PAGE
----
Friday, August 13, 2010

Mount Evans 2010-08-13

Although about a half-continent away from the Adirondacks, and I didn't even hike it, here are a few thoughts and photos of my recent trip to Mount Evans in Colorado.

Last week, August 9-13, I was in Denver on a business trip. Although I packed some gear, time constraints prevented me from hiking in the Rockies. However, on the final day, my colleague and I had a few spare hours and we drove to the 14,000 foot summit of Mount Evans

Topo Map

Up to that point, the highest altitude I ever experienced was atop the Aiguille du Midi near Chamonix in 1986 (3842m/12604ft). I didn't climb that either; I ascended via the awesome Téléphérique. Mount Evans offered me the chance to easily experience a higher elevation.

The town of Idaho Springs is a short drive west of Denver and that's where route 103 leads to Arapahoe National Forest and route 5, the road to Mounts Evans. After paying a ten dollar entrance fee (per carload), we noted the sign indicating the summit temperature is 39 F and 20 F with the windchill. It was 90 F in Denver. The paved road winds through beautiful stands of tall conifers. The first views of the forested valleys are spectacular and only get better as you ascend.

As we approached the treeline, we entered into rain clouds and lightning. As we passed Summit Lake, the rain turned to slush on the windshield and it didn't look promising for views from the summit. Fortunately, the clouds moved on, the rainbows appeared, and the sky cleared. After numerous hairpin curves, we arrived at the summit parking lot (14100ft).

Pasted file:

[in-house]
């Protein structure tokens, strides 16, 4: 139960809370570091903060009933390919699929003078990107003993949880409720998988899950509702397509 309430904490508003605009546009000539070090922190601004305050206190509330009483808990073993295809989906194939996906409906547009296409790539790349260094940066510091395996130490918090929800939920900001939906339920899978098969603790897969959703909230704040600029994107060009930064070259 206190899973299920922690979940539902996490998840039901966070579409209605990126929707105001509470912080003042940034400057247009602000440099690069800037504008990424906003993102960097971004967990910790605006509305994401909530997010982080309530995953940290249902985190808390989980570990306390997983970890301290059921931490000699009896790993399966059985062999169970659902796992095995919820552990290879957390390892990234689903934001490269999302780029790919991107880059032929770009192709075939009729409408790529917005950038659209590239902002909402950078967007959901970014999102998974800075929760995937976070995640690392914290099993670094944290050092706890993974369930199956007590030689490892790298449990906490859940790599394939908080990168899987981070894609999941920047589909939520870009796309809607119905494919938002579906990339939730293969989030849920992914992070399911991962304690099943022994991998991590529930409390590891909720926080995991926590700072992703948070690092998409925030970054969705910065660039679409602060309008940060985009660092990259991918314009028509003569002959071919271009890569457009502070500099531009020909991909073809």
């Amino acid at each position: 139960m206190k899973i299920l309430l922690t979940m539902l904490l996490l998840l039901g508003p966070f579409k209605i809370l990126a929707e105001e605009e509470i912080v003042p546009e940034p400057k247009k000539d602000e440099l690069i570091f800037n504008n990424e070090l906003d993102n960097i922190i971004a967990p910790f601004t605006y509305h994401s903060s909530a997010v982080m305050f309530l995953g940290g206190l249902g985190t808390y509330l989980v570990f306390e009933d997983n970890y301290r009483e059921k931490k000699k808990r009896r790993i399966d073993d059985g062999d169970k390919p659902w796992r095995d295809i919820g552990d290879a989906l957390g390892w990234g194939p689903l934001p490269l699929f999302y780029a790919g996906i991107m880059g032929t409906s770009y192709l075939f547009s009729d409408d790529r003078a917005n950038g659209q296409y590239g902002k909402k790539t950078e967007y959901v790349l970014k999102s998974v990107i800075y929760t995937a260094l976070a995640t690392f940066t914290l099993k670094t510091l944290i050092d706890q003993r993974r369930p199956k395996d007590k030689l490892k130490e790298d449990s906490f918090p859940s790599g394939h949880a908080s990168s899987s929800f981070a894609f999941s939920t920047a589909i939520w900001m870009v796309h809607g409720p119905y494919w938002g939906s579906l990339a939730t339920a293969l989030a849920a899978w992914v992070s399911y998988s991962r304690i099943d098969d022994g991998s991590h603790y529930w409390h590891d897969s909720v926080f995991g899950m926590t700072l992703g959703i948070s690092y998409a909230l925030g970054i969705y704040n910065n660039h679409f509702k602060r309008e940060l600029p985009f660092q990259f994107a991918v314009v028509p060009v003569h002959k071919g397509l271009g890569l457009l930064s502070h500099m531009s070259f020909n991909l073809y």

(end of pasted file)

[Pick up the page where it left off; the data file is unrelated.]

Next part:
Summit parking area (14, 100')
Except for a stiff breeze that nipped exposed fingers and ears, you couldn't ask for better weather at 14000 feet. The views were awe-inspiring. I followed a switchbacked trail to the rocky summit and found myself breathing heavily. As an Easterner, accustomed to hiking mountains whose summits are lower than Denver, I've developed great respect for hikers persuing  Fourteeners status. 

Spectacular view of Summit Lake.
There's a sign on the summit warning of altitude sickness and its symptoms. I had an empty feeling in my stomach and a some tingling in the fingertips but no headaches or nausea. The eye-opener was how hard I had to breathe while walking on the trail.

During the descent, and not far from the summit, a herd of mountain goats crossed the road. The young kids were playing with another, jumping straight in the air, twirling 180 degrees, and landing squarely on their hooves. I could've watched them for hours.
Local residents.
Summit Lake.


See all photos.